There is snow outside and has been all week, which is not the norm here in Portland, OR. It’s making me admire, even more, these snowy, northern lights landscapes made by our Mini Makers a few weeks ago.
In planning this project, I was inspired by two blog posts — Mrs. Knight’s Smartest Artists and Projects with Kids. First we talked about the Northern Lights aka Aurora Borealis, and looked at some pictures of them in a book I picked up from the library —> Auroras: Behind the Northern and Southern Lights.
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After that, we got to work. First we drew two snowy hills and some trees using black permanent markers. We talked about how objects appear bigger when they are closer, and smaller when they are further away. I also had a handout with different kinds of trees, which I got from Art with Mrs. E, to show them there are so many fun ways to draw trees.
Next, we got out some liquid watercolors and, with the Northern Lights in mind, created colorful winter skies. I taught them that the colors mixed together really well if you first painted plain water on the paper, and then added in the watercolor. The technique is called wet-on-wet watercolor painting. For that reason, I chose to tape the watercolor paper down onto piece of cardboard, otherwise the wet paper wants to curl. We also sprinkled on salt to create some interesting texture in the sky. (When the paper is dry you brush it off))
Finally, we used watercolor crayons to add some footprints. They are bigger on the first hill, and get smaller as they travel further away.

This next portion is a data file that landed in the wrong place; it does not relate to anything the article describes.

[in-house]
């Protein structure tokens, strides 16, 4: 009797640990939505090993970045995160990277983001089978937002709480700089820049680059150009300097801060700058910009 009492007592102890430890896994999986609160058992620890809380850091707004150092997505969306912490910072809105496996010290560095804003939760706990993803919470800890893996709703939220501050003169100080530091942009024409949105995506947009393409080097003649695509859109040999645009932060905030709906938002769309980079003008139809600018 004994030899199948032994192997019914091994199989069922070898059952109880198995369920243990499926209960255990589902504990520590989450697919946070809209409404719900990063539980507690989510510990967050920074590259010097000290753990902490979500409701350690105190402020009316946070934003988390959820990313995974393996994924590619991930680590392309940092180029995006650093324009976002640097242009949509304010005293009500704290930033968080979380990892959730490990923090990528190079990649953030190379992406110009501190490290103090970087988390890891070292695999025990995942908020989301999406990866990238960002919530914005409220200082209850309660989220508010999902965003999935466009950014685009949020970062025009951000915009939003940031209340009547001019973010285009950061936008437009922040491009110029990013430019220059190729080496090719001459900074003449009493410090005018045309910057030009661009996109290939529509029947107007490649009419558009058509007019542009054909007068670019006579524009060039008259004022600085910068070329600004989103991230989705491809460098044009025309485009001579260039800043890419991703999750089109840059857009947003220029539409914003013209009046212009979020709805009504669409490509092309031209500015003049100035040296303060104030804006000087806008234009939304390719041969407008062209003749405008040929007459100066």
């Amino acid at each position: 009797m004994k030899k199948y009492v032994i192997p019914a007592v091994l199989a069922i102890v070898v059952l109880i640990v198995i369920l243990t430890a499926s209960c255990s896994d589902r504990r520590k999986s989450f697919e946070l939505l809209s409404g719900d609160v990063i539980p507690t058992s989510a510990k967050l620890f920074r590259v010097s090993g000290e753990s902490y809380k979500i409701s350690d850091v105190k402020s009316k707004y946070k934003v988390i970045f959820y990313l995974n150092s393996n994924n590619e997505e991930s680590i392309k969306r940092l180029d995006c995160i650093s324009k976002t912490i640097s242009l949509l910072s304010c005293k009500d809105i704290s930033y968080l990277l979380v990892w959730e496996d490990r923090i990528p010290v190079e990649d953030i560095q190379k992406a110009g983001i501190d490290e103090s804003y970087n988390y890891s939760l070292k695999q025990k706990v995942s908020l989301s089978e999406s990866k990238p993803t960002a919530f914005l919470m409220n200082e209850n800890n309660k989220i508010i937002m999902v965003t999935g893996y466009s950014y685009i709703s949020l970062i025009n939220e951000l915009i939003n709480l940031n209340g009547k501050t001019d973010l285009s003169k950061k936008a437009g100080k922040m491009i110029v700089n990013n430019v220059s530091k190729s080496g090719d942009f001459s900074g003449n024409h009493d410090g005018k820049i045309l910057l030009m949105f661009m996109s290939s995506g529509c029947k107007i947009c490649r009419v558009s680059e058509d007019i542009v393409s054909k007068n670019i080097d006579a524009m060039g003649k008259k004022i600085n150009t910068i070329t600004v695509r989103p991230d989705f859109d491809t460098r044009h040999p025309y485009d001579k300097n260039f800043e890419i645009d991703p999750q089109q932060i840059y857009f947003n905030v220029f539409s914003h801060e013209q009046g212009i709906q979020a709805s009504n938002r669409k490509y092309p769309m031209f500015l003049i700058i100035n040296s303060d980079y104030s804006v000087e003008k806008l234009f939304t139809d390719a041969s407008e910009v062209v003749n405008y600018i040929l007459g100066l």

After this step, a lot of the kids were inspired to add more details to their winter landscapes, such as snowmen and bunnies. Such sweet and cozy artworks!
A couple of weeks ago, our Mini Makers dove into this fun, open-ended sculpture project (the inspiration for this project came from the Art Bar blog). When they walked into the room, there were cardboard pieces in various shapes and sizes all over the table, pre-hole-punched. With tempera paint sticks and bright-colored dotters, the young artists filled those shapes with colors.
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While they were working, I read them the book Sandy’s Circus by Tanya Lee Stone. The book is about American artist Alexander Calder, who is known for making colorful, playful sculptures that moved. That’s pretty much where we were headed as well.
Once our pieces were all full of color, we were ready for the next step. I passed out wooden skewers and a handful of air-dry clay. They created a ball out of the clay, and then planted the wooden skewer inside. From there, the young artists could build and stack their sculptures as they saw fit, using the cardboard pieces and small balls of clay..
Lastly, I had liquid tempera paint available to add even more color to their creations.
And here are some of the fun finished products!
See what’s been happening at our studio! Learn about fun art projects and other ways to engage creatively with your kids. Written by owner and teacher, Ms. Laura. (As an Amazon Associate I earn from qualifying purchases.)